For those interested in pursuing a physically demanding job that requires plenty of thinking, power line technician, (also known as lineman/woman), may be just the career for you. Whether it's maintaining outdated power lines or restoring electricity to communities after Mother Nature strikes, this profession is a demanding but rewarding way to earn your keep.
Power line technicians work primarily outdoors, often in remote locations, and are constantly on the move. Those in this profession must be physically fit, manually dextrous, able to work at high heights for long periods, and have good co-ordination and colour vision.
You get to cover a lot of territory because you work with power lines all across the grid, all across the country, says Michelle Branigan, CEO of the non-profit organization Electricity HR Canada. It's not a job for those that like office work or the stability of a rigid nine-to-five schedule.
Cole Crooks, a power line technician coordinator with SaskPower, was a journeyman electrician before training for the power line trade. I was looking for a change and found this trade appealing due to the opportunities it offered along with being able to work outside, he explains.
It's a field that's also expanding throughout the female demographic. There are more women starting to go into our industry and to go into the trades, says Branigan.
Primary duties of this trade include: erecting and maintaining electrical poles, towers, and guy wires; installing and repairing things like overhead and underground power lines, cables, transformers, and conductors; and working with power distribution and transmission networks. Typically they are employed by electric power companies, electrical contractors, and public utility commissions.
The power line technician trade is provincially governed by the Red Seal Program, an organization that guarantees skilled trades workers have completed proper qualifications before they receive certification.
Employers in Canada and around the world increasingly require highly skilled workers and the Red Seal Program promotes a national standard for training excellence, says Anna Maddison, media relations spokesperson of ministerial communications services with Employment and Social Development Canada.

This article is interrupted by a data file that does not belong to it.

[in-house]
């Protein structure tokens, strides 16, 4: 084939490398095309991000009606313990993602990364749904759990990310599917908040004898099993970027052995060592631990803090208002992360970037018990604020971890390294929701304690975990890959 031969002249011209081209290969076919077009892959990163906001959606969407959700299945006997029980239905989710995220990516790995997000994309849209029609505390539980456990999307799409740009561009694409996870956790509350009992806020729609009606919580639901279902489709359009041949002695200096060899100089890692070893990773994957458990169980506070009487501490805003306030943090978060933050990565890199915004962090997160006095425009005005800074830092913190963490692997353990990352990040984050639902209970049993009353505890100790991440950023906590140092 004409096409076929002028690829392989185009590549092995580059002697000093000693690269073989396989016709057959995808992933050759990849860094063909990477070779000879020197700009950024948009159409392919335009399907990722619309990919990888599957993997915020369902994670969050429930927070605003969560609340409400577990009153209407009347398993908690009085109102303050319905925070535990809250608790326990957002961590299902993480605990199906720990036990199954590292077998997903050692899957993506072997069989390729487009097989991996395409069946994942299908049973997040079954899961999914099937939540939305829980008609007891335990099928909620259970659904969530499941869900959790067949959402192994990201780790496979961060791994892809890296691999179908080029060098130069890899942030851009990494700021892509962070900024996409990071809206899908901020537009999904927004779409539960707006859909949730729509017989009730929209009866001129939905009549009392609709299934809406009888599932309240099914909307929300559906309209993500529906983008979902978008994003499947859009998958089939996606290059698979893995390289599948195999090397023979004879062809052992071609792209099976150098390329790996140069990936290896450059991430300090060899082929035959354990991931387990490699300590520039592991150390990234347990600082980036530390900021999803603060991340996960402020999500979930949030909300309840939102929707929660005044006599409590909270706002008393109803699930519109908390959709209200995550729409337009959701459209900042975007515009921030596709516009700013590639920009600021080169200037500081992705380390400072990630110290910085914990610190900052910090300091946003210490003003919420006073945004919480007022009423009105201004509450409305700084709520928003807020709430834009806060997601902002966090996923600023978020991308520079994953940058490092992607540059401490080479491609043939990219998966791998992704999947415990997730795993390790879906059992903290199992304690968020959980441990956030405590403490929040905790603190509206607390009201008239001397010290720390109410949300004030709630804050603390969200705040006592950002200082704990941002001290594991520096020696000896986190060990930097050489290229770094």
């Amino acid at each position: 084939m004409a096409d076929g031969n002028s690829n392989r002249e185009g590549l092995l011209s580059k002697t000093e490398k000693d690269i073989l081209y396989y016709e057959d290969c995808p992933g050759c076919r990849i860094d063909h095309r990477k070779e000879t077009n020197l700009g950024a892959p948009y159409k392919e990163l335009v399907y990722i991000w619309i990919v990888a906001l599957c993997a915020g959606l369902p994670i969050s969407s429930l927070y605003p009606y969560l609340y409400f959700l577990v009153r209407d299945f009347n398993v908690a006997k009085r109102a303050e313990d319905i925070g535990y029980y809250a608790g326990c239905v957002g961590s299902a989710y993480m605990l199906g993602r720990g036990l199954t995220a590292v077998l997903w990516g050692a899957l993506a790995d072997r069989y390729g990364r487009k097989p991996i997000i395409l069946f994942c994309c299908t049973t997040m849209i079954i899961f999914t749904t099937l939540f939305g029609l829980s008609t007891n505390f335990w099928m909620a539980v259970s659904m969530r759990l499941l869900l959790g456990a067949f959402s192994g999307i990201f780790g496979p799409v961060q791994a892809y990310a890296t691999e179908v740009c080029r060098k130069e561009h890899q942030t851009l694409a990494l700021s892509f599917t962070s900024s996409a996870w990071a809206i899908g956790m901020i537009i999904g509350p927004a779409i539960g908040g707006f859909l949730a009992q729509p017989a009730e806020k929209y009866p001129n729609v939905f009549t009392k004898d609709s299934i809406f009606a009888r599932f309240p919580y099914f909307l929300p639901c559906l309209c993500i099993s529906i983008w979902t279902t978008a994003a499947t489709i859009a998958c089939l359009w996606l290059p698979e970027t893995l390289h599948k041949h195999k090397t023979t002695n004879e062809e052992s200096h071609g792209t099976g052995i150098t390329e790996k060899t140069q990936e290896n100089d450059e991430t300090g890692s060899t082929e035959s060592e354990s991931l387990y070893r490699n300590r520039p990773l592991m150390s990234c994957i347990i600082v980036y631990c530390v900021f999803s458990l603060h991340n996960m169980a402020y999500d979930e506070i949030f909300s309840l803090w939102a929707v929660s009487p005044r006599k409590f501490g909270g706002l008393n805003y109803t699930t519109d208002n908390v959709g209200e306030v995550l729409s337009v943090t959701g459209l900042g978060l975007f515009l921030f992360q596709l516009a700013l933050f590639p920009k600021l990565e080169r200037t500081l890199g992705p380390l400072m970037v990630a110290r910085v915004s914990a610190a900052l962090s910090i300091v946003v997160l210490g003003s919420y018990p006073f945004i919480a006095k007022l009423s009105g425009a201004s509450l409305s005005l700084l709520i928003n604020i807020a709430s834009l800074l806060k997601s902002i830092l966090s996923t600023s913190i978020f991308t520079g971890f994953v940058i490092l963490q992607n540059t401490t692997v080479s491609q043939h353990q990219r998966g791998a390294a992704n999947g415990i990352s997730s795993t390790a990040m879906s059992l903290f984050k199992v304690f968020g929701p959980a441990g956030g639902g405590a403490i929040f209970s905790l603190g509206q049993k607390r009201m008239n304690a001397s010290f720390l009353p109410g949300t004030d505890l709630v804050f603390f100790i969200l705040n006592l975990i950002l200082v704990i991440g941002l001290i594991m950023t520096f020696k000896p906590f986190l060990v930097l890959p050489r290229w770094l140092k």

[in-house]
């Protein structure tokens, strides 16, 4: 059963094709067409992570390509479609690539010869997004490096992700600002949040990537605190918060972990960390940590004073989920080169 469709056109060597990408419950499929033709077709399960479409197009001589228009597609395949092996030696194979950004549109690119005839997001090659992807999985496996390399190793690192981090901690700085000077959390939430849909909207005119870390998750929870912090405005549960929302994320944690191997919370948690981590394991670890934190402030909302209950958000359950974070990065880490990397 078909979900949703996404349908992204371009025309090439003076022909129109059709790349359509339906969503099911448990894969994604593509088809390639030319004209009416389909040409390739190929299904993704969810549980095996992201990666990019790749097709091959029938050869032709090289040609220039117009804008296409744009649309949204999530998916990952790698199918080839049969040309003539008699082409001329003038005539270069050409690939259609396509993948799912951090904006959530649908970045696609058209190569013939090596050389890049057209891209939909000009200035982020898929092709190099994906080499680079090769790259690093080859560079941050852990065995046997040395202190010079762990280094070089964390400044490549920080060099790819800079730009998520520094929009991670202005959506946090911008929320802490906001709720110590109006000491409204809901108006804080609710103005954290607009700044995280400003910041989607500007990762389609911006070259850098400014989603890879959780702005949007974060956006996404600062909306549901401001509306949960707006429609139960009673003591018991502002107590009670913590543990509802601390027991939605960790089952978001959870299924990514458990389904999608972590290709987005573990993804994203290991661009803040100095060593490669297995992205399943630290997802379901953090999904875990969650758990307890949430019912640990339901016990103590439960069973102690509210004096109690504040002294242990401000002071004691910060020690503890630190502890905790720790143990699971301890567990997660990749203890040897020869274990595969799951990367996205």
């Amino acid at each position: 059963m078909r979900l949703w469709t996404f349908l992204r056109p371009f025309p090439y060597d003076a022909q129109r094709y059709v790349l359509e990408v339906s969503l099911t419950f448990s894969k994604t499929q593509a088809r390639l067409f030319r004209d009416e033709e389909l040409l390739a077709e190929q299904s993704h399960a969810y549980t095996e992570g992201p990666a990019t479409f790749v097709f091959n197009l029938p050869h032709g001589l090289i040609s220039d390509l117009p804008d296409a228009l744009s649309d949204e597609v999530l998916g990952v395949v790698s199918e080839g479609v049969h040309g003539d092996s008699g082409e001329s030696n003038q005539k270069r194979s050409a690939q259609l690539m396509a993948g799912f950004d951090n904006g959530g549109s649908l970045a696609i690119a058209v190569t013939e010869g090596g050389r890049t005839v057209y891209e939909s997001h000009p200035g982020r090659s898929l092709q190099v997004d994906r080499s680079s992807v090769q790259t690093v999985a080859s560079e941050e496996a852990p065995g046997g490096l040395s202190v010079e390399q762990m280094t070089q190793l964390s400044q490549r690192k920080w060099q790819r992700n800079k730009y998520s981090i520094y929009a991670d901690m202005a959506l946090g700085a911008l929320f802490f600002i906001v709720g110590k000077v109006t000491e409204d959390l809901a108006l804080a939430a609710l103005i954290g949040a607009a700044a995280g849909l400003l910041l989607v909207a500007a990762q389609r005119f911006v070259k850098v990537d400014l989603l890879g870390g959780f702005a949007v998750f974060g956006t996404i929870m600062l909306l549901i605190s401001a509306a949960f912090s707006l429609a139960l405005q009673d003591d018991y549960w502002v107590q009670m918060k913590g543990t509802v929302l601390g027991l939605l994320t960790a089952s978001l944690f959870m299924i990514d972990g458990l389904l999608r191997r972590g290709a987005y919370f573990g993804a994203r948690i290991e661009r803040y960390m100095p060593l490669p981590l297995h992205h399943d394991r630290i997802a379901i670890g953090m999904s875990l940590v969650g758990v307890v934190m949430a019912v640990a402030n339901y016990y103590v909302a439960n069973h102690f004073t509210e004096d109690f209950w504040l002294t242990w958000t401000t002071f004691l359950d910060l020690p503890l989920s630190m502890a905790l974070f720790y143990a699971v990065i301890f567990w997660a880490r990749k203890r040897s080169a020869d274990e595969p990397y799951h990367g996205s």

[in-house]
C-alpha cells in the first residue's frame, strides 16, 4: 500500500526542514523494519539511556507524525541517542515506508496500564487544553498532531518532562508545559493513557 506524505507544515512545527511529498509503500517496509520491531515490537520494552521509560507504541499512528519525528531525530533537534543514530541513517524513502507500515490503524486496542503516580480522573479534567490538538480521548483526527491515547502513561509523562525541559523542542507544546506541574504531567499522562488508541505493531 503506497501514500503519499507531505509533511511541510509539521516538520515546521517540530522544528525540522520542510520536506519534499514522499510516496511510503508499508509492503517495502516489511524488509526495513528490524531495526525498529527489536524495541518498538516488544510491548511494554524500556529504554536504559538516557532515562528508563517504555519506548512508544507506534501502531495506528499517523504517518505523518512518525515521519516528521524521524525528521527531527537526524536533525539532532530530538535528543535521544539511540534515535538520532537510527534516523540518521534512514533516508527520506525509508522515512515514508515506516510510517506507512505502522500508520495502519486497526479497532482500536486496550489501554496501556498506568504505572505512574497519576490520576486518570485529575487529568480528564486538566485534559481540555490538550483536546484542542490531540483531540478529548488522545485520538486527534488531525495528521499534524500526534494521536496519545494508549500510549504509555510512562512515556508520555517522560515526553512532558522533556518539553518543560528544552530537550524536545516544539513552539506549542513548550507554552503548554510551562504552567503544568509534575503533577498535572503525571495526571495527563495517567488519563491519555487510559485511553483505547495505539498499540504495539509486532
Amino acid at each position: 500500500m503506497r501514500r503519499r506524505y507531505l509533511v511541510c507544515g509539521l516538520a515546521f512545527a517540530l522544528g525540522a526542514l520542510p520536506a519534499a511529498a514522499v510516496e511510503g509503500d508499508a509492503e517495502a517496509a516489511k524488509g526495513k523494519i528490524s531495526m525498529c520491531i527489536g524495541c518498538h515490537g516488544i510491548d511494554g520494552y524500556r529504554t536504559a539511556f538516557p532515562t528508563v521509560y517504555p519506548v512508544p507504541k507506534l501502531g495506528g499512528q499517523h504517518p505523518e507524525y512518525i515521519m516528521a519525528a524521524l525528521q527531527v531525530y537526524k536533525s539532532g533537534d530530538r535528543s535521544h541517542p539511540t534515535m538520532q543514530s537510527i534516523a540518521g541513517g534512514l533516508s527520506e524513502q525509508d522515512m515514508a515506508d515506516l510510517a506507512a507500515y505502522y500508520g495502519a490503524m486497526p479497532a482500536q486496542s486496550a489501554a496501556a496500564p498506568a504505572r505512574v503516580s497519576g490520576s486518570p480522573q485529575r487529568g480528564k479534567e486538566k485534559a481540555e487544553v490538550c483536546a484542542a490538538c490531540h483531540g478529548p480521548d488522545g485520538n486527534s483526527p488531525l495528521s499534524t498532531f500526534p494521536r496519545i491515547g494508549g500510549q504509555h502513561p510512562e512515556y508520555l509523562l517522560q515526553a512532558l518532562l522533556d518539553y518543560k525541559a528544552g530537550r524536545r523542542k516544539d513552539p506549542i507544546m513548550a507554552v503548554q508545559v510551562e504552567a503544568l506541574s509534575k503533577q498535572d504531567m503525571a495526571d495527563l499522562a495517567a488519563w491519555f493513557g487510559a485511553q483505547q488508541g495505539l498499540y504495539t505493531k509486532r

Maddison explains that apprenticeship programs are generally administered by provincial and territorial departments responsible for education, labour, and training, (under the direction of the provincial and territorial director of apprenticeship), with authority delegated from the legislation in each province and territory. The length of time and training involved in becoming a power line technician varies from province to province, and most provinces offer college programs that lay out a path that provides courses and co-op placements to build the required apprenticing hours.
The inherent risks involved in working with high voltage systems are diminished through in-depth apprenticing and training. If you learn to identify hazards, look after your tools and equipment, stay focused on your work, and follow approved work procedures, the risk can be virtually eliminated, says Crooks.
The trade's job prospects and salary are both stable and promising. According to a Service Canada survey of Quebec, electrical power line and cable workers on average make $71,526 per year, with 97 per cent of these workers in full-time positions.
There are also multiple opportunities for advancement. You can advance to foreman, line supervisor positions, and even training roles, explains Branigan, adding that most in this profession are also offered strong benefit packages.
Whether just starting your career or considering a switch, the power line technician trade will keep you both mentally and physically active.
Crooks' advice? If you take pride in your work, believe in always doing your best, and thrive in challenging situations then this will be a very rewarding career.